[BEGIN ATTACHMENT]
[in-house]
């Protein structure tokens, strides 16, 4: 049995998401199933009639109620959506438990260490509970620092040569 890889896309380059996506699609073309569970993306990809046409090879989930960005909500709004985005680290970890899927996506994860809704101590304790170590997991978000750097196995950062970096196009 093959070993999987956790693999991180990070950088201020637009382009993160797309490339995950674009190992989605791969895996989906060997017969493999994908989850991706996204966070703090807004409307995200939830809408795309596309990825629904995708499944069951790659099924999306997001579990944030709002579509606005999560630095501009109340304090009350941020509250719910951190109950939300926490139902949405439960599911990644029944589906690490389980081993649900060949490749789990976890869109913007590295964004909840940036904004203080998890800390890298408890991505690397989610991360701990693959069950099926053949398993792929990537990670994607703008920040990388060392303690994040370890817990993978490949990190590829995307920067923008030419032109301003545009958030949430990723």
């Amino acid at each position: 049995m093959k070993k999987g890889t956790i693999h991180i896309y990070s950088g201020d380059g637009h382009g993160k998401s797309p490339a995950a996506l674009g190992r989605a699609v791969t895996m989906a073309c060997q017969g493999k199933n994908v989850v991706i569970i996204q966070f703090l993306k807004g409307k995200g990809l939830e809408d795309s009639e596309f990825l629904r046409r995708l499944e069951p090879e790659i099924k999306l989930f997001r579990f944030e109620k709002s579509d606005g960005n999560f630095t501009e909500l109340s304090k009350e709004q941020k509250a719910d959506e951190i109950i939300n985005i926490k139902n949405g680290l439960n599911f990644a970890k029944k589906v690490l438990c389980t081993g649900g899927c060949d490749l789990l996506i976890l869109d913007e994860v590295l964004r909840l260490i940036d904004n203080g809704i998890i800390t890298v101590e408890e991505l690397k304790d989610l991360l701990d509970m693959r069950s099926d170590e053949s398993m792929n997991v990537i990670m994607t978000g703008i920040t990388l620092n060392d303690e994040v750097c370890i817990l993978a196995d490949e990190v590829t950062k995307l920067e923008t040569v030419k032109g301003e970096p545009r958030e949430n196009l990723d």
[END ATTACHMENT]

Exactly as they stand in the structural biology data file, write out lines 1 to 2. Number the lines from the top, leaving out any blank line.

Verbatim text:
[in-house]
């Protein structure tokens, strides 16, 4: 049995998401199933009639109620959506438990260490509970620092040569 890889896309380059996506699609073309569970993306990809046409090879989930960005909500709004985005680290970890899927996506994860809704101590304790170590997991978000750097196995950062970096196009 093959070993999987956790693999991180990070950088201020637009382009993160797309490339995950674009190992989605791969895996989906060997017969493999994908989850991706996204966070703090807004409307995200939830809408795309596309990825629904995708499944069951790659099924999306997001579990944030709002579509606005999560630095501009109340304090009350941020509250719910951190109950939300926490139902949405439960599911990644029944589906690490389980081993649900060949490749789990976890869109913007590295964004909840940036904004203080998890800390890298408890991505690397989610991360701990693959069950099926053949398993792929990537990670994607703008920040990388060392303690994040370890817990993978490949990190590829995307920067923008030419032109301003545009958030949430990723």